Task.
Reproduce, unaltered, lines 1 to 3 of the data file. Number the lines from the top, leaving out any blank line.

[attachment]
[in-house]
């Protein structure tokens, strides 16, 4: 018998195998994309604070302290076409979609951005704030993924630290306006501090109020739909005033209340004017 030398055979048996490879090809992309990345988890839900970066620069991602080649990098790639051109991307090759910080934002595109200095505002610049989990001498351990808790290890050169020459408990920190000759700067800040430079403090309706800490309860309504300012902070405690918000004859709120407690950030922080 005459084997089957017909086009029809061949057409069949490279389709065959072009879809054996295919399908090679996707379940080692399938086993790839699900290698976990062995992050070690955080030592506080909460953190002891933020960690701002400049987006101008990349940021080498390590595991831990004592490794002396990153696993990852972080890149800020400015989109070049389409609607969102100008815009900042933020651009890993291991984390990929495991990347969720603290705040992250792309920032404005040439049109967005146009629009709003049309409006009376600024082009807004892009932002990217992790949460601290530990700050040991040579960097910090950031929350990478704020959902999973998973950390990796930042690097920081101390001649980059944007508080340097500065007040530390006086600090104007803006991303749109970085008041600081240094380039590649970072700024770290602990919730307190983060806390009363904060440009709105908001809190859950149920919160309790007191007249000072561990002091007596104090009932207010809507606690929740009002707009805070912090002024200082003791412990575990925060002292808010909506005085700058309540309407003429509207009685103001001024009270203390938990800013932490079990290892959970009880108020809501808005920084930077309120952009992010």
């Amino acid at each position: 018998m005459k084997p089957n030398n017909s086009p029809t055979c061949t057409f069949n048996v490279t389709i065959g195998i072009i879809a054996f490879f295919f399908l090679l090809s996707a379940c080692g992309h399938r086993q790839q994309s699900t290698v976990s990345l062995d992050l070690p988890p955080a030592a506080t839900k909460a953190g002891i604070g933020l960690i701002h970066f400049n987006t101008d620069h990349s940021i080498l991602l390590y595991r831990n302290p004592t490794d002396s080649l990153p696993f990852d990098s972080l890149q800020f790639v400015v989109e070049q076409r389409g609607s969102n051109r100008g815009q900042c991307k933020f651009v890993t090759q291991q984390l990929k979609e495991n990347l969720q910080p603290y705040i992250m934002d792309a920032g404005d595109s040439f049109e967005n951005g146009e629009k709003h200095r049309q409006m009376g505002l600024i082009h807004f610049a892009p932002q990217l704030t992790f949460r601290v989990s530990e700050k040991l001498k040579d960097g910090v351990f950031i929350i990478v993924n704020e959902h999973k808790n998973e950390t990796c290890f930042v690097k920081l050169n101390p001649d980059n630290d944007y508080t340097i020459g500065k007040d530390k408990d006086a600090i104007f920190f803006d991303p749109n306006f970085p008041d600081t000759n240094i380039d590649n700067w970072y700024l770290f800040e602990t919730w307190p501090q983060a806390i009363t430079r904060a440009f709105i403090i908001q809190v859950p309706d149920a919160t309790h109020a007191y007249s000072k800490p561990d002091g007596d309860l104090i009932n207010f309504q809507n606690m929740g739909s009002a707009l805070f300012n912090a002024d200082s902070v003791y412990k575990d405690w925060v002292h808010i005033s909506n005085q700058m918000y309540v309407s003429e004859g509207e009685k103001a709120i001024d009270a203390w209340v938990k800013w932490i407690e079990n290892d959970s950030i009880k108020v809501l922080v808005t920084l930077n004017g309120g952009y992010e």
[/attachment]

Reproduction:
[in-house]
């Protein structure tokens, strides 16, 4: 018998195998994309604070302290076409979609951005704030993924630290306006501090109020739909005033209340004017 030398055979048996490879090809992309990345988890839900970066620069991602080649990098790639051109991307090759910080934002595109200095505002610049989990001498351990808790290890050169020459408990920190000759700067800040430079403090309706800490309860309504300012902070405690918000004859709120407690950030922080 005459084997089957017909086009029809061949057409069949490279389709065959072009879809054996295919399908090679996707379940080692399938086993790839699900290698976990062995992050070690955080030592506080909460953190002891933020960690701002400049987006101008990349940021080498390590595991831990004592490794002396990153696993990852972080890149800020400015989109070049389409609607969102100008815009900042933020651009890993291991984390990929495991990347969720603290705040992250792309920032404005040439049109967005146009629009709003049309409006009376600024082009807004892009932002990217992790949460601290530990700050040991040579960097910090950031929350990478704020959902999973998973950390990796930042690097920081101390001649980059944007508080340097500065007040530390006086600090104007803006991303749109970085008041600081240094380039590649970072700024770290602990919730307190983060806390009363904060440009709105908001809190859950149920919160309790007191007249000072561990002091007596104090009932207010809507606690929740009002707009805070912090002024200082003791412990575990925060002292808010909506005085700058309540309407003429509207009685103001001024009270203390938990800013932490079990290892959970009880108020809501808005920084930077309120952009992010």
């Amino acid at each position: 018998m005459k084997p089957n030398n017909s086009p029809t055979c061949t057409f069949n048996v490279t389709i065959g195998i072009i879809a054996f490879f295919f399908l090679l090809s996707a379940c080692g992309h399938r086993q790839q994309s699900t290698v976990s990345l062995d992050l070690p988890p955080a030592a506080t839900k909460a953190g002891i604070g933020l960690i701002h970066f400049n987006t101008d620069h990349s940021i080498l991602l390590y595991r831990n302290p004592t490794d002396s080649l990153p696993f990852d990098s972080l890149q800020f790639v400015v989109e070049q076409r389409g609607s969102n051109r100008g815009q900042c991307k933020f651009v890993t090759q291991q984390l990929k979609e495991n990347l969720q910080p603290y705040i992250m934002d792309a920032g404005d595109s040439f049109e967005n951005g146009e629009k709003h200095r049309q409006m009376g505002l600024i082009h807004f610049a892009p932002q990217l704030t992790f949460r601290v989990s530990e700050k040991l001498k040579d960097g910090v351990f950031i929350i990478v993924n704020e959902h999973k808790n998973e950390t990796c290890f930042v690097k920081l050169n101390p001649d980059n630290d944007y508080t340097i020459g500065k007040d530390k408990d006086a600090i104007f920190f803006d991303p749109n306006f970085p008041d600081t000759n240094i380039d590649n700067w970072y700024l770290f800040e602990t919730w307190p501090q983060a806390i009363t430079r904060a440009f709105i403090i908001q809190v859950p309706d149920a919160t309790h109020a007191y007249s000072k800490p561990d002091g007596d309860l104090i009932n207010f309504q809507n606690m929740g739909s009002a707009l805070f300012n912090a002024d200082s902070v003791y412990k575990d405690w925060v002292h808010i005033s909506n005085q700058m918000y309540v309407s003429e004859g509207e009685k103001a709120i001024d009270a203390w209340v938990k800013w932490i407690e079990n290892d959970s950030i009880k108020v809501l922080v808005t920084l930077n004017g309120g952009y992010e």